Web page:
MINNEAPOLIS (CN) — George Floyd’s acquaintance Morries Hall appeared in court Tuesday morning seeking to avoid taking the witness stand in the murder trial of Derek Chauvin, who knelt on Floyd’s neck after arresting him last Memorial Day.
Before testimony began for the day, Judge Peter Cahill held a hearing on a motion by Hall to quash a subpoena. Hall was in the car Floyd was apprehended in on May 25, 2020, and both sides have requested his testimony. Hall appeared via Zoom from the Hennepin County Public Safety Center, across the street from the courtroom. He’s been held there since March 21, awaiting a June 9 court date for charges related to domestic abuse and violation of a protection order.
Hall left town after Floyd’s death, heading to Texas. He eventually returned to Minnesota after being apprehended by Texas Rangers.
His reasons for leaving the state were among the things Chauvin's attorney Eric Nelson wanted to ask about. Those also included Floyd’s drug use on the day he died and behavior inside the Mercedes-Benz where he, Hall and Shawanda Hill were first apprehended.
Hall’s attorney, Adrienne Cousins, said her client would not testify about any of that. He would plead the Fifth Amendment, she said, as to any of the events of May 25 and any questioning about Floyd’s drug use up to and including that day or his relationship to Floyd.
Cousins pointed out that Minnesota’s third-degree murder statute has a broad reach when it comes to drug-related deaths. The statute allows third-degree murder convictions for “directly or indirectly, unlawfully selling, giving away, bartering, delivering, exchanging, distributing or administering a controlled substance” to someone who dies as a result. If Chauvin’s defense team prevails on its theory that Floyd died not because of Chauvin’s conduct but because of drug use, she said, Hall’s testimony could put him on the hook for Floyd’s death.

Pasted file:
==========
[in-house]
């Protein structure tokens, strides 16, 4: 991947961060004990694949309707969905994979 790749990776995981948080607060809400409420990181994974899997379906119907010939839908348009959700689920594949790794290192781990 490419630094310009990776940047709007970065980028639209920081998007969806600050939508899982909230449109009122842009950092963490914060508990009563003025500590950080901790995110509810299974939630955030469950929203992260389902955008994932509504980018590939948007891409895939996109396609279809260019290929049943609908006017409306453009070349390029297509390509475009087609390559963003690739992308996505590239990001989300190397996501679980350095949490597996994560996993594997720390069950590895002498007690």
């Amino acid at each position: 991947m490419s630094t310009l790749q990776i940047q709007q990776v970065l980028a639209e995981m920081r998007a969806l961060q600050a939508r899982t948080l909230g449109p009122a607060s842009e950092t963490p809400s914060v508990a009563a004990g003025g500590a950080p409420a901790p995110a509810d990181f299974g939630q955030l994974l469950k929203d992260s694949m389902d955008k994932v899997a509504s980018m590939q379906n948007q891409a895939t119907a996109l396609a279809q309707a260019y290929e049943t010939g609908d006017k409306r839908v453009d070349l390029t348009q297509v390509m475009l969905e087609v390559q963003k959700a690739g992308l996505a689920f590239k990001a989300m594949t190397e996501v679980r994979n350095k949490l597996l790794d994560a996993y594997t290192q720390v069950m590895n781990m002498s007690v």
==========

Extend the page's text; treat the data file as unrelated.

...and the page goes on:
“At this point in time, Mr. Hall has no immunity. He has been provided no immunity, no protection for his testimony whatsoever,” Cousins said. “I cannot envision any topics that Mr. Hall would be called to testify on that would be both relevant to the case [and] that would not incriminate him.”
She said that Hall’s mere confirmation that he was with Floyd at the time could lead to prosecution for drugs allegedly found in the car and in the squad car officers attempted to put Floyd in. Floyd’s girlfriend Courteney Ross testified last week that she believed Hall had provided drugs to Floyd before.
Nelson pushed for Hall to testify, but made little argument beyond outlining the issues he hoped to raise with Hall. Those included his decision to go to Texas, his apprehension, and several questions about his relationship with Floyd, Floyd’s drug use and the events of May 25. He noted that Hall had provided a fake ID to police on that day, and at some point after police arrived had been seen on a security camera throwing something away.
Reluctant to rule out testimony completely, Cahill gave Nelson what he called “homework,” requesting a list of the questions Nelson intended to ask Hall so that he could rule on which would and would not be subject to Fifth Amendment privilege. Several of the issues Nelson brought up in court were straight out, he said, but potential testimony about Floyd falling asleep in the car before officers arrived could walk the line. “There’s really a very small, narrow line of topics that might be permissible,” the judge said.